Additionally, Botezatu predicted that the Windows Subsystem for Linux (WSL) will become increasingly exploited in 2018. WSL is a technology that ships with Windows 10 and that can allow a Linux environment to run side by side with Windows. As Windows 10 adoption continues to grow, the WSL will become a significant avenue of attack and cybercriminals will likely rush to capitalize on it.
Powershell manipulation and abuse of open-source tools (or freeware and highly reputable tools) for malicious purposes will see a serious increase in 2018 as both advanced persistent threat (APT) groups and commercial actors will include them in malware toolkits in an attempt to bypass security products.
Polymorphic malware, which can change its signature to evade detection, will also be big, Botezatu predicted.
"Polymorphism as a service will also be a concern in 2018," said Botezatu. "There are a number of extremely well designed polymorphic engines running in the cloud (like the one used by Qbot) and we believe that these engines will be rented by their creators to other malware operators in exchange for a cut of the profit."
We've seen a string of publicly disclosed cloud security incidents in 2017, where organizations were relying on policy-based compliance and configuration scanning tools as key components of their cloud security strategy. Unfortunately, these tools can only tell you what can potentially go wrong. Without any context or impact analysis, it's impossible to identify what is going wrong, and what needs to be immediately fixed.
"In 2018, we will see the end of traditional compliance scanning tools, as they will be replaced by AI-driven approaches that are constantly learning about the environment and pinpointing anomalies," said Varun Badhwar, CEO and co-founder of RedLock. "No IT or DevSecOps team, irrespective of their knowledge or size, is able to scale to keep up with the avalanche of data and required analysis needed to make timely public cloud environment decisions."
Over the past few years, we've seen countless breaches resulting from vulnerabilities within trusted third parties. Hackers accessed Target's network through an HVAC vendor, while Home Depot, Hilton Hotels and Sonic were breached through a point-of-sale (POS) vendor, just to name a few. The volume and impact of these breaches are helping organizations understand that their attack surface now extends beyond their own networks to the third parties with access to their data.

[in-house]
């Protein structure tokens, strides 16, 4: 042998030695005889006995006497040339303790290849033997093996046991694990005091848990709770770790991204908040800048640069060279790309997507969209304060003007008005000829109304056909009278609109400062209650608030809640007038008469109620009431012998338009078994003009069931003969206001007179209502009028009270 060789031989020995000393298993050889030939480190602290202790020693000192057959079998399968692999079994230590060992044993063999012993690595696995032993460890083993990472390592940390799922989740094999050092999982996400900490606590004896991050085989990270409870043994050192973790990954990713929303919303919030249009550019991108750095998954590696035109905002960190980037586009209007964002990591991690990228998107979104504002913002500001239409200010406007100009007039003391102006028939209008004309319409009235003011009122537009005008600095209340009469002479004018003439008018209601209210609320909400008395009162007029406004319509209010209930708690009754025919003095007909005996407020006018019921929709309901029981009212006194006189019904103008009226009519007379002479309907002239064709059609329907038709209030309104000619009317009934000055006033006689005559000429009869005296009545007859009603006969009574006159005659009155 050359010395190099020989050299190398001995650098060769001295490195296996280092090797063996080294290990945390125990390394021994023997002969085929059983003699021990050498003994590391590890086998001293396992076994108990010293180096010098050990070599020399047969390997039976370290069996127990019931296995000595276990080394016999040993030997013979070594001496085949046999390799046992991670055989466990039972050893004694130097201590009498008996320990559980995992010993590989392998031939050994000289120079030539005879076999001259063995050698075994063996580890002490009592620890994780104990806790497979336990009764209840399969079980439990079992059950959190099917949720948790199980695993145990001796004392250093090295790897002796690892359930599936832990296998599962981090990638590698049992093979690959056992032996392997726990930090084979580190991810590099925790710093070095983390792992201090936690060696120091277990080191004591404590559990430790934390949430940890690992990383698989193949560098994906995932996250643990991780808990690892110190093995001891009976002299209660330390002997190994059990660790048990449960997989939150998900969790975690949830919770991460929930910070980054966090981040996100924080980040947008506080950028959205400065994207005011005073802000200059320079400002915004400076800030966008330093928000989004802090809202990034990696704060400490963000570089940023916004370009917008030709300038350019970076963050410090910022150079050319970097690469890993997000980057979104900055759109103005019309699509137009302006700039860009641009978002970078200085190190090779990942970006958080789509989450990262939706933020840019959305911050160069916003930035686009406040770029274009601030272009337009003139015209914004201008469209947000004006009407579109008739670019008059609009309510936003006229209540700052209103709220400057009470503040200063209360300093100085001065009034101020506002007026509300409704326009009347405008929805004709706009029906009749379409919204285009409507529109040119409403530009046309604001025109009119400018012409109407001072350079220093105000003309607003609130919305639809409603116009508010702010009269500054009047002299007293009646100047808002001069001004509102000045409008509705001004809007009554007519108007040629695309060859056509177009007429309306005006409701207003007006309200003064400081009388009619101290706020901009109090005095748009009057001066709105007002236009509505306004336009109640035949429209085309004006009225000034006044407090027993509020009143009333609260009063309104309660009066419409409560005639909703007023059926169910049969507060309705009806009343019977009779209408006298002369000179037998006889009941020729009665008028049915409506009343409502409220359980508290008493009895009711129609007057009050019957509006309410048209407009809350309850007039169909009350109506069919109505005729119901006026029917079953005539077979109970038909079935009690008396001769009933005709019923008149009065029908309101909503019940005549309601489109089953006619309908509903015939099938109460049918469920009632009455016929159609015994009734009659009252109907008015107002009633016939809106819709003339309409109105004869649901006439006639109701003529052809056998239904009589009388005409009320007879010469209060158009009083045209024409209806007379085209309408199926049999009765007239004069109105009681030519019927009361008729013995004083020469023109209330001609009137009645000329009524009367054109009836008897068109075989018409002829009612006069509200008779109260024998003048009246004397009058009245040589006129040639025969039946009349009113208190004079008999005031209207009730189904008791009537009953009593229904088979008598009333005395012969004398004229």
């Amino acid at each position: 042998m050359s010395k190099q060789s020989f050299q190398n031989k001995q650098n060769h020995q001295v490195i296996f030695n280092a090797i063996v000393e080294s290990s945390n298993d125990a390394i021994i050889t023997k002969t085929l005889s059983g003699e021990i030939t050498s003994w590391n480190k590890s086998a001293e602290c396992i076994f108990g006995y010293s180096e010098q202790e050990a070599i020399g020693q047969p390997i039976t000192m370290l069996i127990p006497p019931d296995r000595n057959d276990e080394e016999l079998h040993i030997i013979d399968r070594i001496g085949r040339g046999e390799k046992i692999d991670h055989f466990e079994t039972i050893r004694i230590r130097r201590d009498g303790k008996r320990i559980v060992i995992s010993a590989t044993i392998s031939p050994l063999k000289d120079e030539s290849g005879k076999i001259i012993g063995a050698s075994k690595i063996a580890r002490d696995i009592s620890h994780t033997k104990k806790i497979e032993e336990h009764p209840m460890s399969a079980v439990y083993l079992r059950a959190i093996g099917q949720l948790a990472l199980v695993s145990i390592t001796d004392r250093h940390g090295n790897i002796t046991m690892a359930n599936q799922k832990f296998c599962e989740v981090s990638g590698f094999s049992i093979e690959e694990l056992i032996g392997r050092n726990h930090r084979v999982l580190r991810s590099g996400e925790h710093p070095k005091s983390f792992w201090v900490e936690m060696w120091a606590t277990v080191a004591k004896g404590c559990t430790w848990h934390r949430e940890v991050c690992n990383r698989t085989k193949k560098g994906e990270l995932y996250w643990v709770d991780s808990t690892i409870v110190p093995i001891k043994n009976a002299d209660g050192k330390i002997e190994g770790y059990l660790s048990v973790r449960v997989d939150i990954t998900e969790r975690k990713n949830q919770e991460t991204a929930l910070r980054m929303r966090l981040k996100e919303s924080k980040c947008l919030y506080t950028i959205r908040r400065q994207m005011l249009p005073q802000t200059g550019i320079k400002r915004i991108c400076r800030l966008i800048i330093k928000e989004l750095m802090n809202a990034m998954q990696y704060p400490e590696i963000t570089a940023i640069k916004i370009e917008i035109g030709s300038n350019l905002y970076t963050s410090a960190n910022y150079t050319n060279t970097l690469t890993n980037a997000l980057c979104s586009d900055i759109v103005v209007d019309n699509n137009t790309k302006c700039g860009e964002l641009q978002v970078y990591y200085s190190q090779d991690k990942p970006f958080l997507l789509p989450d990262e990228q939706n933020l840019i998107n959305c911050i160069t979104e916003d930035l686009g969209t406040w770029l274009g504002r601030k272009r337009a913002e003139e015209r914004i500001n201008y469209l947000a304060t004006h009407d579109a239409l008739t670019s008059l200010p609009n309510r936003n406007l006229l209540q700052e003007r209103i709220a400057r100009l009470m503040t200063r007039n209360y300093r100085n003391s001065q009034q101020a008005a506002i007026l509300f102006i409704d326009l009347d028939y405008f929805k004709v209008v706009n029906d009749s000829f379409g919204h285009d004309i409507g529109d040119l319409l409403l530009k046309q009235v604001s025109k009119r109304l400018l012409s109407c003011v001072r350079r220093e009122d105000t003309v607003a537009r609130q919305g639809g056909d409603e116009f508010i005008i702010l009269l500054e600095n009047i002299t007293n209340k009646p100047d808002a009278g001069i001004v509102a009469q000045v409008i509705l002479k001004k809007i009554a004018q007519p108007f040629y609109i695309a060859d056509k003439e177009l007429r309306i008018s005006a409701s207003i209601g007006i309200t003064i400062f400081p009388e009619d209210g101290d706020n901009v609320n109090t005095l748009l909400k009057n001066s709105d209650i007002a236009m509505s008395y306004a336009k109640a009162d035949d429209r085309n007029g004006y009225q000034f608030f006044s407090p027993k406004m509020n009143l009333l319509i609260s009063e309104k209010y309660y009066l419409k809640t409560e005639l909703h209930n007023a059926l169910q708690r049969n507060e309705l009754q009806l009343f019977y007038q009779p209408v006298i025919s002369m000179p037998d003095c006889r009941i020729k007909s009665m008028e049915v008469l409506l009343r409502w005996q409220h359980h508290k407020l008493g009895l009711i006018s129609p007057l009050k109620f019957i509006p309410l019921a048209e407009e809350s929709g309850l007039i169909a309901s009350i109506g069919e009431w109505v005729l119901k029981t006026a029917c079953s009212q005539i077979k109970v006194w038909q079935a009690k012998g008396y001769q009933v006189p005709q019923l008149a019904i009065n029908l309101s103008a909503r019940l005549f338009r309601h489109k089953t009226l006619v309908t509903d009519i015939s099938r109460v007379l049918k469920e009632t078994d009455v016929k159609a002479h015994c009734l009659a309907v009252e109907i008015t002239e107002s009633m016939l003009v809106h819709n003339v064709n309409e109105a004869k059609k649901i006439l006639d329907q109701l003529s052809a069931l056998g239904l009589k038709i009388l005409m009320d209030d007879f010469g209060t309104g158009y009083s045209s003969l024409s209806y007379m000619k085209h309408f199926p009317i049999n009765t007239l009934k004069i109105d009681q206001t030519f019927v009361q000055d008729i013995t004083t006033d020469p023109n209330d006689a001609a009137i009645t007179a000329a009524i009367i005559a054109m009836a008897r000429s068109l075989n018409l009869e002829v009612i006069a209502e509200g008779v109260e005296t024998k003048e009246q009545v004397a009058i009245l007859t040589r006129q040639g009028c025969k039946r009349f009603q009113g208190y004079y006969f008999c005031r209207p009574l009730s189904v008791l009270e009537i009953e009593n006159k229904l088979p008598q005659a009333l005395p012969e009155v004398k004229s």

Businesses are going to continue to outsource non-core functions to third parties, which means they need to focus more on risk assessments and real-time risk mitigation in order to uncover weak security controls before any vulnerabilities are exploited. These types of breaches are going to continue to occur, and it's become clear that their impact makes them as much a corporate problem as a security problem.
"2018 will be the year when large enterprises finally start to rein in the risk of their expanding digital ecosystems," said Fred Kneip, CEO of CyberGRX. "But for organizations to effectively reign in the risk presented by their expanding digital ecosystems, they'll need more support from C-level teams and boards."
Faced with headline-generating breaches like Equifax and the public outcry around them, companies will continue to face stronger standards and regulations. High-profile cyberattacks coupled with the May 25 General Data Protection Regulation (GDPR) implementation deadline will put regulatory compliance center stage in 2018. Historically we've seen governments take on the challenge of cybersecurity by proposing and enforcing more regulations. New York, for example, recently became the first state to set minimum cybersecurity standards by which all banks, insurance companies and other financial services institutions regulated by the state's Department of Financial Services must abide, and we'll see more states follow suit this year.
While regulation is a good first step, on its own it's an approach that is destined to fail because companies respond by favoring compliance checklists over adopting a risk-based approach to managing third-party relationships.
"Cyber criminals don't care if you're compliant – they care about getting your data," said Kneip. "The real priority is for organizations to approach cybersecurity with a risk-based approach as opposed to a regulatory compliance-based approach. In 2018, too many companies will learn this lesson the hard way."
As ransomware continues to develop, both in the frequency and in the severity of attacks, we need to shift cybersecurity thinking from "post-attack" recovery to "pre-attack" prevention. Obviously, it is best to prevent attacks altogether. But that is easier said than done.
"With a shift towards prevention, anti-ransomware software will need to go beyond simple detection of ransomware to prevention and will come to the fore as the best practice security technology for businesses and consumers," said Hyder Rabbani, COO of CyberSight.
Ed Bellis, co-founder and CTO of Kenna Security, concurs.
"The security pendulum has swung too far into detect and respond while ignoring predict and prevent," he said. "We believe every organization must do both and do both well."
Organizations will continue to shift to a risk-based approach in order to address security issues that are most likely to result in an incident or breach and that will have the largest impact. Practitioners will transition from lacking the necessary data to make decisions to being buried in this information. Meanwhile, machine learning will continue to play a big role in security but will require human assistance and expert supervision in most areas to help identify the needles in a stack of needles.